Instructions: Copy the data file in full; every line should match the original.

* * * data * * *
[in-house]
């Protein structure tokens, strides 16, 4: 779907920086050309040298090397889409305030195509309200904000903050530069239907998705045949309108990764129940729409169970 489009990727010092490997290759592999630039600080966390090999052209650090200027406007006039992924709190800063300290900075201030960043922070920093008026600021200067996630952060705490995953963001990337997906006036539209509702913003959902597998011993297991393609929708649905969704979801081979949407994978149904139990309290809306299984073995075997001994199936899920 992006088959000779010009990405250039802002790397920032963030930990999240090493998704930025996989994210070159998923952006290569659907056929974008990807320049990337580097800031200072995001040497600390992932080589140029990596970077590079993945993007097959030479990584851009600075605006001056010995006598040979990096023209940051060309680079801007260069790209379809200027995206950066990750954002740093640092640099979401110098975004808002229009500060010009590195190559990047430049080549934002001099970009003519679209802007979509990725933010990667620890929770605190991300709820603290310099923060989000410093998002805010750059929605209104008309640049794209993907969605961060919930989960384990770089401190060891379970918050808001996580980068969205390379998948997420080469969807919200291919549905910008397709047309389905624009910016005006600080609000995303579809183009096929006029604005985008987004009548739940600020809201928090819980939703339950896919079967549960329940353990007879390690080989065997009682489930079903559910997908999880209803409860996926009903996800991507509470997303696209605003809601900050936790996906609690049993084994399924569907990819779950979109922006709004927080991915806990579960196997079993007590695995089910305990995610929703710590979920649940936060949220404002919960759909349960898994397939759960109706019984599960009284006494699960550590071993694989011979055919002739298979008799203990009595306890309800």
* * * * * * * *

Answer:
[in-house]
């Protein structure tokens, strides 16, 4: 779907920086050309040298090397889409305030195509309200904000903050530069239907998705045949309108990764129940729409169970 489009990727010092490997290759592999630039600080966390090999052209650090200027406007006039992924709190800063300290900075201030960043922070920093008026600021200067996630952060705490995953963001990337997906006036539209509702913003959902597998011993297991393609929708649905969704979801081979949407994978149904139990309290809306299984073995075997001994199936899920 992006088959000779010009990405250039802002790397920032963030930990999240090493998704930025996989994210070159998923952006290569659907056929974008990807320049990337580097800031200072995001040497600390992932080589140029990596970077590079993945993007097959030479990584851009600075605006001056010995006598040979990096023209940051060309680079801007260069790209379809200027995206950066990750954002740093640092640099979401110098975004808002229009500060010009590195190559990047430049080549934002001099970009003519679209802007979509990725933010990667620890929770605190991300709820603290310099923060989000410093998002805010750059929605209104008309640049794209993907969605961060919930989960384990770089401190060891379970918050808001996580980068969205390379998948997420080469969807919200291919549905910008397709047309389905624009910016005006600080609000995303579809183009096929006029604005985008987004009548739940600020809201928090819980939703339950896919079967549960329940353990007879390690080989065997009682489930079903559910997908999880209803409860996926009903996800991507509470997303696209605003809601900050936790996906609690049993084994399924569907990819779950979109922006709004927080991915806990579960196997079993007590695995089910305990995610929703710590979920649940936060949220404002919960759909349960898994397939759960109706019984599960009284006494699960550590071993694989011979055919002739298979008799203990009595306890309800």